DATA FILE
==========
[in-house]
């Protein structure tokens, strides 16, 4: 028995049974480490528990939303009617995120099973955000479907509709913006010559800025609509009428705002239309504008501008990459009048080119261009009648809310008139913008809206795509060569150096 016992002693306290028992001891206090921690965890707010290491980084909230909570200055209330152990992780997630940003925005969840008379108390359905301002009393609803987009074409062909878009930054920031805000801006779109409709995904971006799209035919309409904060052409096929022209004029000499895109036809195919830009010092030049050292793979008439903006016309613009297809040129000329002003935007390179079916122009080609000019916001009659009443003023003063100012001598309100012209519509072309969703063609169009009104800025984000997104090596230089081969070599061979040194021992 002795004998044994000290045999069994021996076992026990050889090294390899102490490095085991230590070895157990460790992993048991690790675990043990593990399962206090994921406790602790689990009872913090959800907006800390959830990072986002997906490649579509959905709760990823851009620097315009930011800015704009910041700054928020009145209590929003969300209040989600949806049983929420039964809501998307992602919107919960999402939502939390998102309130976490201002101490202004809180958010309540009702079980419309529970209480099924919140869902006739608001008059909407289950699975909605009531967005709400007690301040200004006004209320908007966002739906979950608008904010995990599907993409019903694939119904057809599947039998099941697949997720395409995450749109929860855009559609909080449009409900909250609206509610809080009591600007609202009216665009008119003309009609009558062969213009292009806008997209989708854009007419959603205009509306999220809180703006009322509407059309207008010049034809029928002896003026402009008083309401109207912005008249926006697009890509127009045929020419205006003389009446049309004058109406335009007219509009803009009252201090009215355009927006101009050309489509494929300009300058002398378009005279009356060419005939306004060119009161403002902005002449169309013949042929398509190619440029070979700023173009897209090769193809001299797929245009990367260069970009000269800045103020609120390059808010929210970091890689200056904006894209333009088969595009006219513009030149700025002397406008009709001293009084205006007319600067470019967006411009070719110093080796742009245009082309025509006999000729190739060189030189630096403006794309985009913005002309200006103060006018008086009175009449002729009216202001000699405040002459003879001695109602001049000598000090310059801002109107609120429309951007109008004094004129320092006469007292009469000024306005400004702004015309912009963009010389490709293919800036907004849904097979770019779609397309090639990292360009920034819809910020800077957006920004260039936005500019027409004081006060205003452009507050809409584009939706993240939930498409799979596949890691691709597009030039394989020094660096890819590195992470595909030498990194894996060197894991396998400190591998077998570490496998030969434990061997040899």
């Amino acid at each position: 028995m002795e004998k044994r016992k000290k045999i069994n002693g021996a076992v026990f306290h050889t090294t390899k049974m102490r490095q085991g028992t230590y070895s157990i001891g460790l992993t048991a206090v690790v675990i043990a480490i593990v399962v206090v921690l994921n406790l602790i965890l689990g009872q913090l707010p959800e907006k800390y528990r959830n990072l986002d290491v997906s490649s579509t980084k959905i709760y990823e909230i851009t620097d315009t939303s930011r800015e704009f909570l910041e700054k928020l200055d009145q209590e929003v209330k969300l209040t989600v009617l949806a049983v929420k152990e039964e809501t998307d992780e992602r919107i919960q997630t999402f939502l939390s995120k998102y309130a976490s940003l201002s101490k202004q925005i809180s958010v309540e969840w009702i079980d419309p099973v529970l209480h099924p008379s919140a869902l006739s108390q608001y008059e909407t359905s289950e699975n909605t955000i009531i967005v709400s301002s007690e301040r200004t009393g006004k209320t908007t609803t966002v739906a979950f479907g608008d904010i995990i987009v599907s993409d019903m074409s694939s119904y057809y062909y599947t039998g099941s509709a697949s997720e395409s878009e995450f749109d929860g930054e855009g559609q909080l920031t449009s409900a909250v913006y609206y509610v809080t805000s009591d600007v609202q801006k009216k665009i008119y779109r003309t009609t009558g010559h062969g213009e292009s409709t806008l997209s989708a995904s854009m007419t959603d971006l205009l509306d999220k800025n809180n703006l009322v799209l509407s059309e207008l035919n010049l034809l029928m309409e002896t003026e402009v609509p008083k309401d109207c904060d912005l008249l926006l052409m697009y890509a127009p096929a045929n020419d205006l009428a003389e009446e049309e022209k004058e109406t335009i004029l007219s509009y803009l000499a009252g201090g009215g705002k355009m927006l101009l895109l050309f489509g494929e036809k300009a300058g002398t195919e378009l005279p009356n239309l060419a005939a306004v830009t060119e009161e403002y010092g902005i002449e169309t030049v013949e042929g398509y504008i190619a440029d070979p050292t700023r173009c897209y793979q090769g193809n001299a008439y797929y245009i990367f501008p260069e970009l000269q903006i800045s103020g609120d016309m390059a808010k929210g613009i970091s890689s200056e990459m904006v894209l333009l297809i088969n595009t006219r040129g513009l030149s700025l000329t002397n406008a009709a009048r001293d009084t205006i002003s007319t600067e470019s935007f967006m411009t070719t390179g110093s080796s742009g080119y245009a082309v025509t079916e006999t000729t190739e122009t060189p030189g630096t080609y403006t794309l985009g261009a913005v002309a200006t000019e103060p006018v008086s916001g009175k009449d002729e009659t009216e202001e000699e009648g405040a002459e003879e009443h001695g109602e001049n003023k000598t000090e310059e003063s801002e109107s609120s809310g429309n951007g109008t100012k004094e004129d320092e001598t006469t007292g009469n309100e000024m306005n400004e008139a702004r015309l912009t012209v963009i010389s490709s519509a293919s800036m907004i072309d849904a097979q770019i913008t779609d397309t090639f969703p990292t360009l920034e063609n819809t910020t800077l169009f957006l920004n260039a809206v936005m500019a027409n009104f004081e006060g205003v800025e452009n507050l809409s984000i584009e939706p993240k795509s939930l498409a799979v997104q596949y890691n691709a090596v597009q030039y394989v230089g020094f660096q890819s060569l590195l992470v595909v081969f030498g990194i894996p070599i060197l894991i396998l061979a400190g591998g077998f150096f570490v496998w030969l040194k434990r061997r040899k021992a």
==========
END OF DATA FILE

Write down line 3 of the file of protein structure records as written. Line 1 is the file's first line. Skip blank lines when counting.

């Amino acid at each position: 028995m002795e004998k044994r016992k000290k045999i069994n002693g021996a076992v026990f306290h050889t090294t390899k049974m102490r490095q085991g028992t230590y070895s157990i001891g460790l992993t048991a206090v690790v675990i043990a480490i593990v399962v206090v921690l994921n406790l602790i965890l689990g009872q913090l707010p959800e907006k800390y528990r959830n990072l986002d290491v997906s490649s579509t980084k959905i709760y990823e909230i851009t620097d315009t939303s930011r800015e704009f909570l910041e700054k928020l200055d009145q209590e929003v209330k969300l209040t989600v009617l949806a049983v929420k152990e039964e809501t998307d992780e992602r919107i919960q997630t999402f939502l939390s995120k998102y309130a976490s940003l201002s101490k202004q925005i809180s958010v309540e969840w009702i079980d419309p099973v529970l209480h099924p008379s919140a869902l006739s108390q608001y008059e909407t359905s289950e699975n909605t955000i009531i967005v709400s301002s007690e301040r200004t009393g006004k209320t908007t609803t966002v739906a979950f479907g608008d904010i995990i987009v599907s993409d019903m074409s694939s119904y057809y062909y599947t039998g099941s509709a697949s997720e395409s878009e995450f749109d929860g930054e855009g559609q909080l920031t449009s409900a909250v913006y609206y509610v809080t805000s009591d600007v609202q801006k009216k665009i008119y779109r003309t009609t009558g010559h062969g213009e292009s409709t806008l997209s989708a995904s854009m007419t959603d971006l205009l509306d999220k800025n809180n703006l009322v799209l509407s059309e207008l035919n010049l034809l029928m309409e002896t003026e402009v609509p008083k309401d109207c904060d912005l008249l926006l052409m697009y890509a127009p096929a045929n020419d205006l009428a003389e009446e049309e022209k004058e109406t335009i004029l007219s509009y803009l000499a009252g201090g009215g705002k355009m927006l101009l895109l050309f489509g494929e036809k300009a300058g002398t195919e378009l005279p009356n239309l060419a005939a306004v830009t060119e009161e403002y010092g902005i002449e169309t030049v013949e042929g398509y504008i190619a440029d070979p050292t700023r173009c897209y793979q090769g193809n001299a008439y797929y245009i990367f501008p260069e970009l000269q903006i800045s103020g609120d016309m390059a808010k929210g613009i970091s890689s200056e990459m904006v894209l333009l297809i088969n595009t006219r040129g513009l030149s700025l000329t002397n406008a009709a009048r001293d009084t205006i002003s007319t600067e470019s935007f967006m411009t070719t390179g110093s080796s742009g080119y245009a082309v025509t079916e006999t000729t190739e122009t060189p030189g630096t080609y403006t794309l985009g261009a913005v002309a200006t000019e103060p006018v008086s916001g009175k009449d002729e009659t009216e202001e000699e009648g405040a002459e003879e009443h001695g109602e001049n003023k000598t000090e310059e003063s801002e109107s609120s809310g429309n951007g109008t100012k004094e004129d320092e001598t006469t007292g009469n309100e000024m306005n400004e008139a702004r015309l912009t012209v963009i010389s490709s519509a293919s800036m907004i072309d849904a097979q770019i913008t779609d397309t090639f969703p990292t360009l920034e063609n819809t910020t800077l169009f957006l920004n260039a809206v936005m500019a027409n009104f004081e006060g205003v800025e452009n507050l809409s984000i584009e939706p993240k795509s939930l498409a799979v997104q596949y890691n691709a090596v597009q030039y394989v230089g020094f660096q890819s060569l590195l992470v595909v081969f030498g990194i894996p070599i060197l894991i396998l061979a400190g591998g077998f150096f570490v496998w030969l040194k434990r061997r040899k021992a």